A Man Cave Gone Right - A Celebration of Love, Friends, and Family

A Man Cave Gone Right

A Celebration of Love, Friends, and Family

For Goodness Sake V Gallery Posted on Jun 16, 2016
“Orlando is about as far away geographically as we can be from a US neighbor. However, the hurt and harm done there resonates deeply with myself, the staff of the Venue, and likely most of our readers. We have a lot of questions there may not be answers to, like, ‘Why did this happen?’ and ‘Where did this desire for violence stem from?’ We each have an opportunity, however, to not be a proponent of hate and violence and to instead spread, embrace and celebrate love and acceptance.

I recently met a man doing just that, and it is now a good time to share his story. Ty Ballinger invited the Venue to see his version of a man cave, wherein he spends time with friends and family surrounded by positive affirmations and images of love. By the end of our visit, we were both in soulful tears thinking of the state of the world today.

Please read our story, keeping in mind and heart the victims of the recent shooting, their families, and all those across the world affected by acts of hate and intolerance.”

~Shawn Erin, Venue Magazine




A Visit With Ty Ballinger



I almost hesitate to tell you what I saw in Ty Ballinger’s man cave. I had been told on several occasions what to expect – several rooms filled with photographs and their captions, but that in no way prepared me for what was to come. I hesitate, because I wish everyone could experience the surprise and pure adventure of his space.

From the moment I walked into Mr. Ballinger’s man cave my heart was dancing. Actually, my whole body was, as he turned up the swing music and whisked me around the dance floor.

My heart activated, he began to tell me about his project I was there to see.

Mr. Ballinger has taken four of his favorite picture books, dissected them and re-organized them linearly throughout three rooms: first a smaller room with coffee, water and a guest book, next a hallway filled waist-high with boxes of a late professor’s books, and finishes in a large garage space lined with church pews and an exercise bike. The photographs are all uniformly framed and hung with their captions attached to the image.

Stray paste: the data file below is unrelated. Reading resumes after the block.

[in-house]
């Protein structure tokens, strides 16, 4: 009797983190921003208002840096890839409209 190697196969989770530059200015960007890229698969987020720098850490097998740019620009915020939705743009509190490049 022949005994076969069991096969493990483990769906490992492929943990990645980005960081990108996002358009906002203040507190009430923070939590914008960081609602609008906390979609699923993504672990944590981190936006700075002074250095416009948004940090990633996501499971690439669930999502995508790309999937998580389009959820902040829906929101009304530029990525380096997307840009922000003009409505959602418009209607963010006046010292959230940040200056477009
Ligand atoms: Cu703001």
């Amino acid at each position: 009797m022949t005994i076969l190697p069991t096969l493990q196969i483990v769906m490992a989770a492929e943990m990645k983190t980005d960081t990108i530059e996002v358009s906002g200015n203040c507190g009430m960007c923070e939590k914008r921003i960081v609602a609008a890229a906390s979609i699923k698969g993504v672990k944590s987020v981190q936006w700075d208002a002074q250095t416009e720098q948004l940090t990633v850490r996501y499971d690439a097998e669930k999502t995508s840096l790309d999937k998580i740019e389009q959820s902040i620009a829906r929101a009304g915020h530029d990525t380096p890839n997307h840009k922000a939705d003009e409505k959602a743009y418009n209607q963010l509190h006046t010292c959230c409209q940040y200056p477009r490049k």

It is a project of love. Love of Mr. Ballinger’s and love of all the image’s subjects, photographers and publisher. All of the books, save one, is part of a series inspired by the M.I.L.K. (Moments of Intimacy, Love and Kindness) project of 1987. One book focuses on love, the next friendship and finally love. Seventeen thousand photographers submitted 40,000 photos representing moments from 142 countries and were paired down by Geoff Blackwell to 100 of the best per book.

I have never seen these photographs in book form, so I don’t know the impact that might give, flipping pages to reveal the next astounding photo; however, to see them all at once, giving each attention as I meandered passed, was powerful.

We live in a world where newspapers sell best with the worst news on the front, where hardships and human rights issues are splayed out sarcastically between acquaintances, and where love is often seen as a power struggle between two people fighting to not give up their own Self.

These photographs show the other side of humanity. They show the other side of wars and walls. They show the other side of a relationship long-accustomed to compromise. They show connections across cultures that include laughter, tears, times of silence, times of reverence and most importantly they each and every one show love. Recognizable love in so many forms. Recognizable love surviving conflict which most of the subject’s family did not. The type of love that makes life beautiful again.

In Mr. Ballinger’s man cave, walls not lined with photographs are covered in inspirational quotes and original paintings, including several by Martha Flores, of Wenatchee.

Mr. Ballinger is a long-time resident of Moses Lake, a charter member of the staff at Big Bend Community College where he worked at Athletic Director, boys’ basketball coach and Student Activities Coordinator, and he now runs a business with his son selling Schaeffer Oil, an industrial lubricant. He hosts friends and family in his man cave to dance, discuss philosophy and share love. By the end of our visit we were both of us in tears.

He welcomes all of you to view his gallery, as well. If you are interested, please send your name and phone number to [email protected] and we will send your information along.

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